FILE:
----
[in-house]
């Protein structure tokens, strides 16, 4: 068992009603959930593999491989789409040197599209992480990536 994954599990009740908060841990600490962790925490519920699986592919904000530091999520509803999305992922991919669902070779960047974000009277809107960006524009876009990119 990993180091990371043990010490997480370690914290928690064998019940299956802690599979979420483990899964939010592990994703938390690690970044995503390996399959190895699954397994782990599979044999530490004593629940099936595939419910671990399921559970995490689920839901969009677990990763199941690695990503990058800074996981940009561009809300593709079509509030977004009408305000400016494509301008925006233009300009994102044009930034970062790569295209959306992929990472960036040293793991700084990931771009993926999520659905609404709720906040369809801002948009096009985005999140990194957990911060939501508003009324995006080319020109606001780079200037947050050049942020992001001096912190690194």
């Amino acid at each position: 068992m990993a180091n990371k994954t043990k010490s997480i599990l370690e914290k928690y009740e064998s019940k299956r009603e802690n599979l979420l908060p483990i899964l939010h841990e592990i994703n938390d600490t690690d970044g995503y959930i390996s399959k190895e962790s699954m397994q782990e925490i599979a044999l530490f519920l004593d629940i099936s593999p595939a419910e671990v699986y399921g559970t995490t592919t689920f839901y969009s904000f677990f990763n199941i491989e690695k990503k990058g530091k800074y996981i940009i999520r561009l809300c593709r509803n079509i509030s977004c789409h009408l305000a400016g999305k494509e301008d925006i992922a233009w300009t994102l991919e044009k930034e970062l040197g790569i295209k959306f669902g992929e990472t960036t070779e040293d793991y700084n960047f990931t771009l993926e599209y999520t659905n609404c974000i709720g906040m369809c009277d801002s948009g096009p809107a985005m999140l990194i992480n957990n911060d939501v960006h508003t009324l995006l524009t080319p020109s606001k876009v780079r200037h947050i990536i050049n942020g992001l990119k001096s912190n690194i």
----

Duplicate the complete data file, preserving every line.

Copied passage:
[in-house]
């Protein structure tokens, strides 16, 4: 068992009603959930593999491989789409040197599209992480990536 994954599990009740908060841990600490962790925490519920699986592919904000530091999520509803999305992922991919669902070779960047974000009277809107960006524009876009990119 990993180091990371043990010490997480370690914290928690064998019940299956802690599979979420483990899964939010592990994703938390690690970044995503390996399959190895699954397994782990599979044999530490004593629940099936595939419910671990399921559970995490689920839901969009677990990763199941690695990503990058800074996981940009561009809300593709079509509030977004009408305000400016494509301008925006233009300009994102044009930034970062790569295209959306992929990472960036040293793991700084990931771009993926999520659905609404709720906040369809801002948009096009985005999140990194957990911060939501508003009324995006080319020109606001780079200037947050050049942020992001001096912190690194």
């Amino acid at each position: 068992m990993a180091n990371k994954t043990k010490s997480i599990l370690e914290k928690y009740e064998s019940k299956r009603e802690n599979l979420l908060p483990i899964l939010h841990e592990i994703n938390d600490t690690d970044g995503y959930i390996s399959k190895e962790s699954m397994q782990e925490i599979a044999l530490f519920l004593d629940i099936s593999p595939a419910e671990v699986y399921g559970t995490t592919t689920f839901y969009s904000f677990f990763n199941i491989e690695k990503k990058g530091k800074y996981i940009i999520r561009l809300c593709r509803n079509i509030s977004c789409h009408l305000a400016g999305k494509e301008d925006i992922a233009w300009t994102l991919e044009k930034e970062l040197g790569i295209k959306f669902g992929e990472t960036t070779e040293d793991y700084n960047f990931t771009l993926e599209y999520t659905n609404c974000i709720g906040m369809c009277d801002s948009g096009p809107a985005m999140l990194i992480n957990n911060d939501v960006h508003t009324l995006l524009t080319p020109s606001k876009v780079r200037h947050i990536i050049n942020g992001l990119k001096s912190n690194i």